In the past, surveying firms provided nearly all the layout work for projects. This began to change when equipment manufacturers recognized the potential of the contracting and public markets and began to design according to the needs of these potential consumers. Before that time, software for survey and layout instruments was difficult for anyone other than a licensed surveyor to understand.

Contractors continue buying into sophisticated surveying technologies, which gives public agencies more options when outsourcing survey and layout work. As equipment becomes more user-friendly, more contractors are able to offer these services. This, in turn, could translate into more and less-expensive alternatives for your department or agency.

One reason contractors were motivated to move in this direction was that surveyor firms had large work backlogs that resulted in job delays and lost contractor time. Today many construction companies have their own survey divisions to conduct their layout work.

The size of the company and the type of project have a lot to do with how a contractor deals with surveying, layout, and machine control.

Here are two examples.

Correcting plan errors

As one of the largest construction companies in the nation that self-performs concrete work, Chicago's Walsh Construction assigns teams to projects, such as the runway expansion at the Chicago Department of Aviation's O'Hare International Airport, to provide layout and surveying.

Andrew Stover, a survey manager for Walsh, says the company provides all the construction layout work for the project, which includes support to subcontractors. They also generate and maintain all the as-built drawing requirements of Walsh contracts. “In a job of this size, there are many plan errors, so a major responsibility for us is finding them and making corrections, and sometimes offering other solutions,” he says.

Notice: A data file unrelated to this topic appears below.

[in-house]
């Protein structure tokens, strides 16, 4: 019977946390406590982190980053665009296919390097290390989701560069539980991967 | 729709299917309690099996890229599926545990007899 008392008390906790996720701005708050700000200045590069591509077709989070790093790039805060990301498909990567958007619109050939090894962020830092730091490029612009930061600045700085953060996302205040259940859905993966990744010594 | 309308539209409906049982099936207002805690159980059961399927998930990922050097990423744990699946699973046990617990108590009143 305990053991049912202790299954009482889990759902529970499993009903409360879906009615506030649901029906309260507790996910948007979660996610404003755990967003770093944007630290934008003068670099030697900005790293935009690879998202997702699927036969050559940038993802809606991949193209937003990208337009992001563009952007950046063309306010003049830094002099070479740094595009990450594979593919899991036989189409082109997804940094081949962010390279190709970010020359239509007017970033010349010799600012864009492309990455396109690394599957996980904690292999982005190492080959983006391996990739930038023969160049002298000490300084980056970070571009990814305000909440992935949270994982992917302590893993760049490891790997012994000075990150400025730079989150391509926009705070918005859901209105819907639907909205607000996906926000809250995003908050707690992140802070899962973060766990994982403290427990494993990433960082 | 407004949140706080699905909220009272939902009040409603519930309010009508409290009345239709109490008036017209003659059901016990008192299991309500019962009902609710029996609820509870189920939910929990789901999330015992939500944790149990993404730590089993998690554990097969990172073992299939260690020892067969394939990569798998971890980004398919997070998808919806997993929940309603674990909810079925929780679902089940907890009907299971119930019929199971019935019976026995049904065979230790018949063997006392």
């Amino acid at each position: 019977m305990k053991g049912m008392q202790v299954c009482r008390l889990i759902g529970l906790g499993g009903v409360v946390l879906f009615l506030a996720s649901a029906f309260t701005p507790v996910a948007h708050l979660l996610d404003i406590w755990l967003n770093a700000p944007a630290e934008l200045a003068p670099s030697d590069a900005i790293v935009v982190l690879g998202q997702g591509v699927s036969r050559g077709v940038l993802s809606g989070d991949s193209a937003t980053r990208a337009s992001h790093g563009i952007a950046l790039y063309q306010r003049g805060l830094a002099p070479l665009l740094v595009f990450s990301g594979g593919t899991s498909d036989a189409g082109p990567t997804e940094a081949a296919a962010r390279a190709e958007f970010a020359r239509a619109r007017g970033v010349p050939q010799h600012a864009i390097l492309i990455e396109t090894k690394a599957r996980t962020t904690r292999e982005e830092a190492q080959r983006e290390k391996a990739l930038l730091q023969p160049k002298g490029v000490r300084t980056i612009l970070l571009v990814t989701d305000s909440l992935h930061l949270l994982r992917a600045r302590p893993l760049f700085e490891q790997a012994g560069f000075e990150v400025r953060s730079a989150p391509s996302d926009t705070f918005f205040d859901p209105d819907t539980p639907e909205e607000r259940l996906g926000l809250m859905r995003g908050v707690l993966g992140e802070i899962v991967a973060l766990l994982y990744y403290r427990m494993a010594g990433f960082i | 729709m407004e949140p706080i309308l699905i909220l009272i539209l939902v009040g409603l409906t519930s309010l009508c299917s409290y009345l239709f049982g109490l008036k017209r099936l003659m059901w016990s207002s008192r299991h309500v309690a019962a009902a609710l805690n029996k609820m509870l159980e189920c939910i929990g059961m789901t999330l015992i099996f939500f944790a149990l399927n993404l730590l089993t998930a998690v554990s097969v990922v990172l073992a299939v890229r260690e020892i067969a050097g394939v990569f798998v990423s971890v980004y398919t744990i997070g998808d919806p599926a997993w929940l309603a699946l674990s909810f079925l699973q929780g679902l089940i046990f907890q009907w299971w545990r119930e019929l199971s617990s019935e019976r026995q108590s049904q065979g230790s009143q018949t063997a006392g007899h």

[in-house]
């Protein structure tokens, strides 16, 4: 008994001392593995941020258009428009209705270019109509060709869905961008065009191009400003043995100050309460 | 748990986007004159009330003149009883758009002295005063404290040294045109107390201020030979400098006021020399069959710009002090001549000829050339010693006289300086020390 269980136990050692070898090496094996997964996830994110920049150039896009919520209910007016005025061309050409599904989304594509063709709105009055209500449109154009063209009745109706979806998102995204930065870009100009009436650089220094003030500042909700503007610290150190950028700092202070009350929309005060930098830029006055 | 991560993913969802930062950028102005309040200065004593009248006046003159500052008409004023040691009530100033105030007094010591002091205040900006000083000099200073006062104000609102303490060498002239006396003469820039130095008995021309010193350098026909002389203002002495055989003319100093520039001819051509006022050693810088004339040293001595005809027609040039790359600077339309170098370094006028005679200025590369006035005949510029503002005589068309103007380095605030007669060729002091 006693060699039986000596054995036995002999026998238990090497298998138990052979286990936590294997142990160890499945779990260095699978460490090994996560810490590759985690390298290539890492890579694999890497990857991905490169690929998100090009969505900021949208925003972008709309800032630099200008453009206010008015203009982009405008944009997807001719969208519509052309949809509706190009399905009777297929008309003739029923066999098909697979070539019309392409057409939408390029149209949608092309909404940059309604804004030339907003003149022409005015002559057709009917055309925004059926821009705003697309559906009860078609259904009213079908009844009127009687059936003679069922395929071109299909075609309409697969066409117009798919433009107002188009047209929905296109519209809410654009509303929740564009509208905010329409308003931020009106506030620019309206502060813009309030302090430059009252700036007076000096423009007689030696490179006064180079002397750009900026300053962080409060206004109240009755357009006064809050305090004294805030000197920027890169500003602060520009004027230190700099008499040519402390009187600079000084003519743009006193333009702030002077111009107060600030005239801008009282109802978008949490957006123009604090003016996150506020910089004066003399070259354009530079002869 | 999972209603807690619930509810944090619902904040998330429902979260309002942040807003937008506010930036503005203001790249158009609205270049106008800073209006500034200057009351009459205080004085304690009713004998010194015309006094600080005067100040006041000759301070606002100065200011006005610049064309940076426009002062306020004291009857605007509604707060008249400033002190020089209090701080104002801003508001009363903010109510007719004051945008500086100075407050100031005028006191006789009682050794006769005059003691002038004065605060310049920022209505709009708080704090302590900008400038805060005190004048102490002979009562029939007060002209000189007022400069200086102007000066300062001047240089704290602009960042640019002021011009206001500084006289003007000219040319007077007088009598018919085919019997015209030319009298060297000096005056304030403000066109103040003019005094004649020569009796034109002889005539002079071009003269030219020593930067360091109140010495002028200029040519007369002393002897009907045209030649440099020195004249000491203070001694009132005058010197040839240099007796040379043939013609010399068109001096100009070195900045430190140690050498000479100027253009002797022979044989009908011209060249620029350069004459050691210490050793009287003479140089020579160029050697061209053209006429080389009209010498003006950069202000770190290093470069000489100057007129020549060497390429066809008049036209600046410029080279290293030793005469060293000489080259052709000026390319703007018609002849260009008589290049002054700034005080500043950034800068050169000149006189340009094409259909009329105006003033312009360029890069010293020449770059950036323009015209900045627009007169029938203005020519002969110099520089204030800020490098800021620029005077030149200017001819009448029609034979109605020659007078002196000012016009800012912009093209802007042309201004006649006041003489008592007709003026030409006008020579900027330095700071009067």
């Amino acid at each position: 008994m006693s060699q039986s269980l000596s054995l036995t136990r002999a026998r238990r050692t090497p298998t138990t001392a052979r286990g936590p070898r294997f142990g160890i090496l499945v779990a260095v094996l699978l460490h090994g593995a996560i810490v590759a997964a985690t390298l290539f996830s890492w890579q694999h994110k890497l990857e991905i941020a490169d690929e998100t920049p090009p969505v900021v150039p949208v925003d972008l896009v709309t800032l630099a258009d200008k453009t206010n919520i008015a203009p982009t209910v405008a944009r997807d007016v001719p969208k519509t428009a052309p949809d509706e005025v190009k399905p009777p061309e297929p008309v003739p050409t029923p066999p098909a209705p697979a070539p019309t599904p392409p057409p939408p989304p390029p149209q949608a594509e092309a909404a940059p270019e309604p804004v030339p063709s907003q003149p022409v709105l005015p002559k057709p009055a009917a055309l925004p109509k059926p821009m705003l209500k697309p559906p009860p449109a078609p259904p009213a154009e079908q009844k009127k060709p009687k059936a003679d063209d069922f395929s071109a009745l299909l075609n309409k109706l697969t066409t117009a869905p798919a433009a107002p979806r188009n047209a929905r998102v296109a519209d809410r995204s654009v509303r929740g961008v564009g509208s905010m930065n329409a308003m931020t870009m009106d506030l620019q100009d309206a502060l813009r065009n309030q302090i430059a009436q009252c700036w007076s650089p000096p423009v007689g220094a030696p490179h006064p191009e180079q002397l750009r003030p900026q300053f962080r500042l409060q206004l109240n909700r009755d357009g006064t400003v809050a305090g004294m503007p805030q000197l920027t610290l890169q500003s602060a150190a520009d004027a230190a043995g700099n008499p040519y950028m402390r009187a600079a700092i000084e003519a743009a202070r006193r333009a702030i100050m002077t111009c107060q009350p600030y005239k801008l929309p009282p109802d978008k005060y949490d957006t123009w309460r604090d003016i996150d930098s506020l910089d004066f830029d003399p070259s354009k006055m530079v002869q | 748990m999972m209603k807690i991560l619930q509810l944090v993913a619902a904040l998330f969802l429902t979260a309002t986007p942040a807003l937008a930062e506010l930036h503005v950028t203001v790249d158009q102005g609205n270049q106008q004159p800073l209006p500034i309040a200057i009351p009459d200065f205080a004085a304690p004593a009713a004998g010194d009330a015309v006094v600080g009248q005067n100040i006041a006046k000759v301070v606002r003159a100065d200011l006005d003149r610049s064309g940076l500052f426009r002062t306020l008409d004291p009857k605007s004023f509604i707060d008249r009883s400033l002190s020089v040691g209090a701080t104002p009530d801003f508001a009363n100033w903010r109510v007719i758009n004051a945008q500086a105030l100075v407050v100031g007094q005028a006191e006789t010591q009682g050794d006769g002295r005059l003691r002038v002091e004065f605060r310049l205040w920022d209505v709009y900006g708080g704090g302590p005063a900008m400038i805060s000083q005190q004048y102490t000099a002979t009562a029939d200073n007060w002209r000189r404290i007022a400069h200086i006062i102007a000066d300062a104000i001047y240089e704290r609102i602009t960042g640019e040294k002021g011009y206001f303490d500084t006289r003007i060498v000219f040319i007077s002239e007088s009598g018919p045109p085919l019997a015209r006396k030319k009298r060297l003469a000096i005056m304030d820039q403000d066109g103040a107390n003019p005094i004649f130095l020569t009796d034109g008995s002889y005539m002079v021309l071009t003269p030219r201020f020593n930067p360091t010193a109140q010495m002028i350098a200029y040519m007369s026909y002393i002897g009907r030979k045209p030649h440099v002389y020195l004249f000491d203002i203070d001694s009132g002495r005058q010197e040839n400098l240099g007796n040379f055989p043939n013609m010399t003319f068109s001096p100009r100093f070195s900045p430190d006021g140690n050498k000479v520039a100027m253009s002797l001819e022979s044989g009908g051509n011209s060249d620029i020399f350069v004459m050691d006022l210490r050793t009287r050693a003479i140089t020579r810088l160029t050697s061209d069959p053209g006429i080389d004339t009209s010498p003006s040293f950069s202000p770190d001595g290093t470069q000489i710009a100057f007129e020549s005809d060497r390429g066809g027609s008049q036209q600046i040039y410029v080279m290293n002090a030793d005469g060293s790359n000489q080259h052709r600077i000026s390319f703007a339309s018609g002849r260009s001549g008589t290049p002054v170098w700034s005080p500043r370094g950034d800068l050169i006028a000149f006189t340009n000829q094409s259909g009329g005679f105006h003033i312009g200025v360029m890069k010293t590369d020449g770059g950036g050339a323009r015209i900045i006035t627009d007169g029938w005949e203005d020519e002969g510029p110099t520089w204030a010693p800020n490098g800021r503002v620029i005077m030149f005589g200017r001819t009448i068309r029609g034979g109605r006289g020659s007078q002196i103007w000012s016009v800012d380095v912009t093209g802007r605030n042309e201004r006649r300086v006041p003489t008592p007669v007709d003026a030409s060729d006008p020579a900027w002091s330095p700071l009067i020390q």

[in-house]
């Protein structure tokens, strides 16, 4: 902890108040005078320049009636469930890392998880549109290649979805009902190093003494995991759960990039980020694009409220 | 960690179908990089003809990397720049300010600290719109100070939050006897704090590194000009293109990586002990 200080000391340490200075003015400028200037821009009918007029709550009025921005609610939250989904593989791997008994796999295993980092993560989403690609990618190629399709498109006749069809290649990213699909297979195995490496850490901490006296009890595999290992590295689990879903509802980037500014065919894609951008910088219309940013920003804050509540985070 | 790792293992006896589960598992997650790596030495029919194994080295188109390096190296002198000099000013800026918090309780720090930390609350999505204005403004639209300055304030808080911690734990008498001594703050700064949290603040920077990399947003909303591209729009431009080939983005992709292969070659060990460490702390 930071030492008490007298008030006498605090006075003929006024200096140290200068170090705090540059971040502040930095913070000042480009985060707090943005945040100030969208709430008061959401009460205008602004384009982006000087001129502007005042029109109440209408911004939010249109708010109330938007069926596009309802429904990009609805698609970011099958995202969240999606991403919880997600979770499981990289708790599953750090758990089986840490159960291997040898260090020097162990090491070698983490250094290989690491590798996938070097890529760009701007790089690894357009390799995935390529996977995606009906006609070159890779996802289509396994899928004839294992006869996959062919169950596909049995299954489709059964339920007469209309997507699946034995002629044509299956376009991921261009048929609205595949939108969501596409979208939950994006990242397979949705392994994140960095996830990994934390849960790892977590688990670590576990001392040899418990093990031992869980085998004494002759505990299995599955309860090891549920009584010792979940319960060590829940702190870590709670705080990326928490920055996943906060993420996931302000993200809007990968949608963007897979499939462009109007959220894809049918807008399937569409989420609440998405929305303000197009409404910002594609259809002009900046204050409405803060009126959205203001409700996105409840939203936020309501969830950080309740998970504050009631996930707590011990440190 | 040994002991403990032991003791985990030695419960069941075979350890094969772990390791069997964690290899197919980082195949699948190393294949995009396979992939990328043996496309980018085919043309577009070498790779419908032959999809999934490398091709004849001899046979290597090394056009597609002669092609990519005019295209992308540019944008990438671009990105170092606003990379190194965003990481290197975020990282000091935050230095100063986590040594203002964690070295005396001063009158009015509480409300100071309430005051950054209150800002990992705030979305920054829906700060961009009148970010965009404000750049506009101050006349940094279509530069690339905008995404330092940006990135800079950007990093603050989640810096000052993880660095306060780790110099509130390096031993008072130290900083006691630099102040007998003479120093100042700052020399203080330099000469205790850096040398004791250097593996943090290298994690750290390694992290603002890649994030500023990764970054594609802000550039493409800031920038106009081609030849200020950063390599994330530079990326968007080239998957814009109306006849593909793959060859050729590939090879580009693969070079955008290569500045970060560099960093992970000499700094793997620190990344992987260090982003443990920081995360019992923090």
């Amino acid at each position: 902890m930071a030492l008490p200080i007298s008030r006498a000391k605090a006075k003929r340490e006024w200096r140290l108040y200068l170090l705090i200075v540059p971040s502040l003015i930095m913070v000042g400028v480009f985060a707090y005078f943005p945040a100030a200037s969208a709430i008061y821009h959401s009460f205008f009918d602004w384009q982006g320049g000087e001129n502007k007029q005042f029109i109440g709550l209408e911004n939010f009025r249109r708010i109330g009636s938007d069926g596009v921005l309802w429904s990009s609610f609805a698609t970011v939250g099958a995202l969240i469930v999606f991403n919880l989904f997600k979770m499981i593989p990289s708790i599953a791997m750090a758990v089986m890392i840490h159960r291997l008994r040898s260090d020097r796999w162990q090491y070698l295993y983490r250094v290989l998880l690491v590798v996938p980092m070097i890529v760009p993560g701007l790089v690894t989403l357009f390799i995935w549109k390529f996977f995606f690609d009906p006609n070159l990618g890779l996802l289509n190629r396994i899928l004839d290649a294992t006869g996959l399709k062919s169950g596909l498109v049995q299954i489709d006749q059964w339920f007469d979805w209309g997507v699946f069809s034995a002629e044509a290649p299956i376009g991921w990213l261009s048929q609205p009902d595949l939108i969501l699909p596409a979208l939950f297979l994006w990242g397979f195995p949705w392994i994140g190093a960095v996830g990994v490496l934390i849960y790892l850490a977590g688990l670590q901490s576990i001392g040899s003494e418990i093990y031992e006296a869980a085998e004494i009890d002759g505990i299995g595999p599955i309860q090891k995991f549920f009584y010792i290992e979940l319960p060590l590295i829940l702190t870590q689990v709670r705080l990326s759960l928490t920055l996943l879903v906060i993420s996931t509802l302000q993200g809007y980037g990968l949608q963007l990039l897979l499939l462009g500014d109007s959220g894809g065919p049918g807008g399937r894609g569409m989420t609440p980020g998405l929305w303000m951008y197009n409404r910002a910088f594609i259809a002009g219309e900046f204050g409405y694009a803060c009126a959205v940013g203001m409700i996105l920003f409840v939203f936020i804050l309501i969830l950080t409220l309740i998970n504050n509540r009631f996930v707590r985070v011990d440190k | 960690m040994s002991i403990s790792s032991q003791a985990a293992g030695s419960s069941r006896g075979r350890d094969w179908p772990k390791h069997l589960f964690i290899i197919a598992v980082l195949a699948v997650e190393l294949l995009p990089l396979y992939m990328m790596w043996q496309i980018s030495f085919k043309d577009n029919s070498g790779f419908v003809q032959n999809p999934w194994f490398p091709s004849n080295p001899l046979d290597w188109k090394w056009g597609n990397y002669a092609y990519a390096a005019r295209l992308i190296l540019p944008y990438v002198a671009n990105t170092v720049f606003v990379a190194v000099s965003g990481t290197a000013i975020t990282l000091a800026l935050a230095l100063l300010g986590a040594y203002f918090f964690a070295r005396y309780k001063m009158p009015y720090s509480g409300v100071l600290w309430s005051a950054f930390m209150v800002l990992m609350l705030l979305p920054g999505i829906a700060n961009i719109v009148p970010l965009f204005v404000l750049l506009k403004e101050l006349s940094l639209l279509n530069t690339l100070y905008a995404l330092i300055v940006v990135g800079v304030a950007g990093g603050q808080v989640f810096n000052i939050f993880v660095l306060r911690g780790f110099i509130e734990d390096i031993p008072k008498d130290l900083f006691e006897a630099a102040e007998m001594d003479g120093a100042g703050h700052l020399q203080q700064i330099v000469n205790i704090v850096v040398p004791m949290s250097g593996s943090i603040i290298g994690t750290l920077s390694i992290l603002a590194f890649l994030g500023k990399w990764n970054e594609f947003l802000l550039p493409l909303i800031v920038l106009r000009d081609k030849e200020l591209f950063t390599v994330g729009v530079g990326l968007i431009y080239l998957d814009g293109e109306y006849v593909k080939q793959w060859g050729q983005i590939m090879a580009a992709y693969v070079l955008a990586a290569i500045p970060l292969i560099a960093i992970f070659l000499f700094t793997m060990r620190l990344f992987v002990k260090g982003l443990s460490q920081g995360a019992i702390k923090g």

Walsh places all runway concrete with a string-less paver guided by three robotic total stations. The survey team provides the elevations and manages the movement and control of the stations for the paver. They also supervise and load CAD files into the survey equipment to control earthmoving equipment, which includes a 3D motor-grader controlled by a robotic total station.

Walsh believes in keeping up with the latest technology developments to maintain a competitive edge. The company's survey group, for example, bought Trimble Tablets , a handheld computer that incorporates a cellular modem, laptop, GPS, and controller, to go paperless on projects. All CAD drawings can be loaded into the instrument and updated in real time via the Web or by downloading information from a computer. Each tablet also provides direction to any Trimble surveying tool used.

Stover says the paper savings alone on a project this size can exceed $100,000 if the entire project is paperless. In addition to the tablet data collectors, Stover and his team use 3D laser scanners, robotic total stations, digital levels, GPS surveying instruments, and laser levels.


Data collectors, which are purchased separately, are the support tools that provide all the information for guiding GPS surveying instruments and the equipment pictured here.

They represent the very latest in technology and increasingly are easier to learn to use. Current high-end generations allow users to plug into a wide range of surveying instruments. As small computers, they can upload CAD drawings to direct surveying instruments to help crews plot points, store information, and control machines. They also record data from a jobsite to help build CAD drawings.

GPS surveying instruments establish location by receiving measurements from satellites and communicating with a known reference station. GPS units are used for plotting points and locations or for providing direction to equipment.